It was also the last combat action in which Zero

Type 21 was deployed as a carrier embarked airplane. In a devastating defeat Japanese lost more

than 600 aircraft and three carriers. The inadequate experience of the newly trained airmen

was on full display. Also contributing to the defeat

was the fact that many of the ships‘ commanding

officers were ten years younger in seniority than

their predecessors in 1942 battles. A large number of them also had no extensive flying experience.

The Philippines and the defense of Japan

Since early Fall 1944, the Japanese Army and Naval Air Forces faced air raids on the Philippines,

culminating in the landing in Leyte on October

20, 1944. At that time, the Japanese command

came to a difficult decision that had long been

discussed and was intended to help increase the

effectiveness of the fight against enemy vessels.

The first Kamikaze units were formed, whose

airmen were to sacrifice themselves by crashing

into enemy ships. All types of aircraft were used

for this purpose until the end of the war, including

the A6M2-K two seat trainers and A6M2 Model

21 fighters. Kamikaze units were formed from

both combat and training Kōkūtai units. Nearly

4,000 Japanese Army and Navy aviators sacrificed their lives in this manner. The Allies were

initially surprised by this tactics. Kamikaze pilots

caused approximately 80 % of Allied ship losses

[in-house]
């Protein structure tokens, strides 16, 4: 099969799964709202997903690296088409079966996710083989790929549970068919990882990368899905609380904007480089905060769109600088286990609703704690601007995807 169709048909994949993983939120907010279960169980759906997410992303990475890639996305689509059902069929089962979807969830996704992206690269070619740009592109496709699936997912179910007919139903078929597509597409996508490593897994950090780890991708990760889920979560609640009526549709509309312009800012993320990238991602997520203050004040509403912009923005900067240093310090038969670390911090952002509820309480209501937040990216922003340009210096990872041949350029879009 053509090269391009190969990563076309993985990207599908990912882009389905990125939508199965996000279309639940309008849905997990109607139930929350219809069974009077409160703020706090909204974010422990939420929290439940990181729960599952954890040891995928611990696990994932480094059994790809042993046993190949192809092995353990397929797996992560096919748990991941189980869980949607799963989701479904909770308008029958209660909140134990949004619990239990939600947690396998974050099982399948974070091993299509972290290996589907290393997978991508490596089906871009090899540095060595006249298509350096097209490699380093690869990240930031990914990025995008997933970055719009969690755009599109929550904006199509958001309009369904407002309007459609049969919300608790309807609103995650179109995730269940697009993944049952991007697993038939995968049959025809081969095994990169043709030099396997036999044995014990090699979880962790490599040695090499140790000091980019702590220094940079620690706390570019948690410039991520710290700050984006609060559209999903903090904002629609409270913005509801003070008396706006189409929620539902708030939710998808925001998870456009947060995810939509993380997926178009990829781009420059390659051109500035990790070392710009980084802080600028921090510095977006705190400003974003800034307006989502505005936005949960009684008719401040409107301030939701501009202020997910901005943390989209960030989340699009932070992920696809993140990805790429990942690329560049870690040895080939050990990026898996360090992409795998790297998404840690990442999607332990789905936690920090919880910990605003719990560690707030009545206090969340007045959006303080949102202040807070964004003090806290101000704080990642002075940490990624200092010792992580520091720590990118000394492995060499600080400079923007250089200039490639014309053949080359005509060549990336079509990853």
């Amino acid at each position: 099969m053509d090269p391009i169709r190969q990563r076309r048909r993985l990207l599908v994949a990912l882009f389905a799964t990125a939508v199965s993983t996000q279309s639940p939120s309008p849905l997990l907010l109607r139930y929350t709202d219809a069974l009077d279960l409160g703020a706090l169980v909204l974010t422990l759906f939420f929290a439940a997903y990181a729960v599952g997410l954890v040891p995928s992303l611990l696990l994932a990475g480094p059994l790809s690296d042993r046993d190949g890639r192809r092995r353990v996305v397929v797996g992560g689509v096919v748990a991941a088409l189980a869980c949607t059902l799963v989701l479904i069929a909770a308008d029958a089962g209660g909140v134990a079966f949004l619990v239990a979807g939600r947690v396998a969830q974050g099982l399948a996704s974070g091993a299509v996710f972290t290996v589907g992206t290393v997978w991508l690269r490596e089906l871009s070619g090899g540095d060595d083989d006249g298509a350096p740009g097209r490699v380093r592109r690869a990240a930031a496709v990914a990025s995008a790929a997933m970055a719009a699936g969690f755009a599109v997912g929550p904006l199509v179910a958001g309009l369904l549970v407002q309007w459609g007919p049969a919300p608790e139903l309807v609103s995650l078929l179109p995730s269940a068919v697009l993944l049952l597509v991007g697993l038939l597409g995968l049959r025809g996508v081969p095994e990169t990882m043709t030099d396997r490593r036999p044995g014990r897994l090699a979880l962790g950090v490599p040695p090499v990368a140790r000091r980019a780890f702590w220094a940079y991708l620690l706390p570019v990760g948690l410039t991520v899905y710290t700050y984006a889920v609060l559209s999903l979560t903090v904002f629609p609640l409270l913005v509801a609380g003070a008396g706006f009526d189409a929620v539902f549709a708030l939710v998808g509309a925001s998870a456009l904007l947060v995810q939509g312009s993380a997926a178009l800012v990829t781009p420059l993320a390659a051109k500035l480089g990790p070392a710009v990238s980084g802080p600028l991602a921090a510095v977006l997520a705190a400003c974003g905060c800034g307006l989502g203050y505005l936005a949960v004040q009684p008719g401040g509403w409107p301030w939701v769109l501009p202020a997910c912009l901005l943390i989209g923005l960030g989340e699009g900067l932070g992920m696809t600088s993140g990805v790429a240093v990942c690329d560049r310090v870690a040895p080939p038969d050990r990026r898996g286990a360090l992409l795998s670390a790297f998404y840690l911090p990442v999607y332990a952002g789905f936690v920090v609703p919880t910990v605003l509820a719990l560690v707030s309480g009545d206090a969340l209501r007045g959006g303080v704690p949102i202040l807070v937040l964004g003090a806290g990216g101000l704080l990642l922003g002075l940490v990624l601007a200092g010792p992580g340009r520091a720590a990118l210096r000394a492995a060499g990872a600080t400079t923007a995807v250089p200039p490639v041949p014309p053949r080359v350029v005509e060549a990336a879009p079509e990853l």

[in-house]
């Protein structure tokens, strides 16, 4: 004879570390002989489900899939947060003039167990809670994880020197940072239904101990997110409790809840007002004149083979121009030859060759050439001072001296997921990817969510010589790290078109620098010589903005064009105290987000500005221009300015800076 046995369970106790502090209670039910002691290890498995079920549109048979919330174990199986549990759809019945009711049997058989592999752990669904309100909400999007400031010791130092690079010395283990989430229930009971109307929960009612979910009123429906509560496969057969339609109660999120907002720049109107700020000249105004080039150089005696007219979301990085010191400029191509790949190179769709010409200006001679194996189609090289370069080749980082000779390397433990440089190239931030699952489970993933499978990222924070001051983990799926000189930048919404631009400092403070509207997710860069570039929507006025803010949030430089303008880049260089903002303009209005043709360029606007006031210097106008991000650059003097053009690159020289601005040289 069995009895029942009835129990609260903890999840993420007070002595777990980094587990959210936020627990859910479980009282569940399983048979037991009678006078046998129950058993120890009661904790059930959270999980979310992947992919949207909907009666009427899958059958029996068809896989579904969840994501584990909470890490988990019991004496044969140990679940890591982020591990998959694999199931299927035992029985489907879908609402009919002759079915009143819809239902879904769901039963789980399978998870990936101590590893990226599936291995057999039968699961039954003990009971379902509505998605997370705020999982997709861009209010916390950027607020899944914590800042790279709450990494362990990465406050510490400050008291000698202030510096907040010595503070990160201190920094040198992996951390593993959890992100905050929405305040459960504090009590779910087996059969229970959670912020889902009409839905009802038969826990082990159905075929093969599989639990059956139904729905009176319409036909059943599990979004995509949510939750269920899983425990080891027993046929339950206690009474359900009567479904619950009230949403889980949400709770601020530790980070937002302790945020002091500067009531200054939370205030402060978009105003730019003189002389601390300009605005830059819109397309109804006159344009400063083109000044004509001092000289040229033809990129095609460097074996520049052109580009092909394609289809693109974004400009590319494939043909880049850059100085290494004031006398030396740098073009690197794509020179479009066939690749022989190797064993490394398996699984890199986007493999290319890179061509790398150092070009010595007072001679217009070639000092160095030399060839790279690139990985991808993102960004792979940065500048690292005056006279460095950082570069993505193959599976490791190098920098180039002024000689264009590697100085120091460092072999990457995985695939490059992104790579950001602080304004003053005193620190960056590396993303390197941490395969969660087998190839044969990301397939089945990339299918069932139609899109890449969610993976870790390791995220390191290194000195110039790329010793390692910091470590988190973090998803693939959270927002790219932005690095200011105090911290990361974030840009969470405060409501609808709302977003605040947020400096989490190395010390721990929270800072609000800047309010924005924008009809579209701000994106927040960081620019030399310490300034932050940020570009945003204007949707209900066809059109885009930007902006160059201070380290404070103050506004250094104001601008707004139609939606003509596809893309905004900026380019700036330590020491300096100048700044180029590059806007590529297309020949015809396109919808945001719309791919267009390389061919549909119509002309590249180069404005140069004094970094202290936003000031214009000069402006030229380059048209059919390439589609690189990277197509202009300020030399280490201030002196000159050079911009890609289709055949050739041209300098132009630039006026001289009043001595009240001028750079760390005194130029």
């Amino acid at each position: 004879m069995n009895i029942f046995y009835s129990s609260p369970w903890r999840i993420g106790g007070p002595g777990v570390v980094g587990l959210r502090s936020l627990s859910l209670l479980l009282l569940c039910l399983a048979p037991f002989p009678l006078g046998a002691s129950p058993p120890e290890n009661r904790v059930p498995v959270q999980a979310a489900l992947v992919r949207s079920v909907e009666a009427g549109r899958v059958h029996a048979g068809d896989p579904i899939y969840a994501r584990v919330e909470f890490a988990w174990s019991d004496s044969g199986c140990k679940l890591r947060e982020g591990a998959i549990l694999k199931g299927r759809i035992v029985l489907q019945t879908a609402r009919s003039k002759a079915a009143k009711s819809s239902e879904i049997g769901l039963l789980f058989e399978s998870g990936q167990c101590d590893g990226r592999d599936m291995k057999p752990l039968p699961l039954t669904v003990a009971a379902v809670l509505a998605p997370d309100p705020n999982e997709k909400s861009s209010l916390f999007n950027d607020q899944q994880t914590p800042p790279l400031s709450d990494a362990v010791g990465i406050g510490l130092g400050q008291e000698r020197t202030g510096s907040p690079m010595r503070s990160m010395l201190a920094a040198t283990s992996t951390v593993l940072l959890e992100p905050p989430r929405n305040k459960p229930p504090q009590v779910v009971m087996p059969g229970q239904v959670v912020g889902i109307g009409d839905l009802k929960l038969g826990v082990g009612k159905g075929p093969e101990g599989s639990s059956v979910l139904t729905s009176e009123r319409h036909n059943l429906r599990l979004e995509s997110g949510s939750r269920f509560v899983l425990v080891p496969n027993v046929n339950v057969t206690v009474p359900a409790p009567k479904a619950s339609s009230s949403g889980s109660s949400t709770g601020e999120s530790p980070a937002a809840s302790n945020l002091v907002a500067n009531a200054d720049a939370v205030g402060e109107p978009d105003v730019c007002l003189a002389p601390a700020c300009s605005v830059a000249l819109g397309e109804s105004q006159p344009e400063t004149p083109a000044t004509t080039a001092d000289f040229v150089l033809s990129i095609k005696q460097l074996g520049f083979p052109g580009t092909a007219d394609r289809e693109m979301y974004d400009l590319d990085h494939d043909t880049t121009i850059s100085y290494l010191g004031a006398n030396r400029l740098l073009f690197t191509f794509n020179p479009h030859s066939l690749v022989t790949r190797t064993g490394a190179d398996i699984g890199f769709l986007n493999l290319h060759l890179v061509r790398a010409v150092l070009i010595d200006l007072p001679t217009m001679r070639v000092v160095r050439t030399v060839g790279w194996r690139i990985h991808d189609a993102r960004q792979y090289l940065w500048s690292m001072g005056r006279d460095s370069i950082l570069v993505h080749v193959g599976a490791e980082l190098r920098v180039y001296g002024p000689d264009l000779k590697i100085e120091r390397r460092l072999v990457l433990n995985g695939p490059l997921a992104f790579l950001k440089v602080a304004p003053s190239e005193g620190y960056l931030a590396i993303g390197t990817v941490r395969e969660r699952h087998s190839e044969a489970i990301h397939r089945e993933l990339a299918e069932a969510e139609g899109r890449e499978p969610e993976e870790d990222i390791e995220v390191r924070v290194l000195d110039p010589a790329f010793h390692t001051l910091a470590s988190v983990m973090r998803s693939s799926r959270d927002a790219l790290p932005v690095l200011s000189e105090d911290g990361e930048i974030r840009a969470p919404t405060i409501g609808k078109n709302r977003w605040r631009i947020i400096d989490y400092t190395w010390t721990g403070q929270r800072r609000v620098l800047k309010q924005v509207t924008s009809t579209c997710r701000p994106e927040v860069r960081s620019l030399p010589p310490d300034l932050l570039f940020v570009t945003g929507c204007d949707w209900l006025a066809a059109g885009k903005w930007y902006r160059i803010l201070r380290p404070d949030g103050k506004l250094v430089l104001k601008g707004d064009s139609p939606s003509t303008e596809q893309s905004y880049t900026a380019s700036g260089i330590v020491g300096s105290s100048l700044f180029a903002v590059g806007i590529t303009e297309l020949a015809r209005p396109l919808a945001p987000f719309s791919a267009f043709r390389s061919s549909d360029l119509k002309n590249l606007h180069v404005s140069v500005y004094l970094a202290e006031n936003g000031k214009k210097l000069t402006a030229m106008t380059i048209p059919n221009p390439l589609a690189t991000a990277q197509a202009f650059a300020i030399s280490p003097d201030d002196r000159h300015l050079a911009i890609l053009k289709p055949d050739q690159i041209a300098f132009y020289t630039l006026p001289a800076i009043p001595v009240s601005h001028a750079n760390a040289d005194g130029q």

in the last ten months of the war. They destroyed

aircraft carriers USS St. Lo, Ommaney Bay and Bismarck Sea, along with 14 destroyers and about

30 other vessels. Several hundred ships were

damaged, some beyond repair. Kamikaze attacks

cost the lives of 5,000 Allied crew members and

about the same number were injured. Even this

ultimate measure, however, did not prevent Japan‘s defeat.

When Allied troops occupied air bases in Japan

after the surrender, they still found among the

aircraft from combat units some A6M2 Model 21

fighters. One of these is documented at Kōkūtai

302 with the air victory symbol on the tail. After

four years of war in the Pacific, the “twenty-one”

faced far more modern enemy aircraft while it

kept same design as it had during Pearl Harbor


Aicraft carrier Ryūjō underway at sea in September 1938. At the beginning of the war in the Pacific, her fighter unit was still armed with A5M “Claude” fighters. But during the attack on the Aleutians the fighter unit already had Zeros and one of them fell into the hands of the Allies.

(Photo: U.S. Naval History and Heritage Command)

An A6M2 aircraft from the Fighter Squadron of 22nd Kōkū Sentai with improvised camouflage at an airfield in French Indochina.

(Photo: AWM)


Fuchida M.: Midway: The Battle That Doomed Japan

Hata I., Izawa Y., Shores C.: Japanese Naval Fighter Aces

Herder B. L.: The Aleutians 1942 - 43

Lundstrom J. B.: The First Team: Pacific Naval Air

Combat from Pearl Harbor to Midway

Lundstrom J. B.: The First Team and the Guadalcanal Campaign: Naval Fighter Combat from August to November 1942

Mikesh R. C.: Zero - Combat & Development History of Japan's Legendary Mitsubishi A6m Zero


Model Art 378: Pearl Harbor

April 2022

Millman N.: A6M Zero-sen Aces 1940-42

Millman N.: Painting the Early Zero-Sen

Tillman B.: Clash of the Carriers: The True Story of

the Marianas Turkey Shoot of World War II

Werneth R: Beyond Pearl Harbor: The Untold Stories of Japan's Naval Airmen

Yoshimura A.: Zero Fighter



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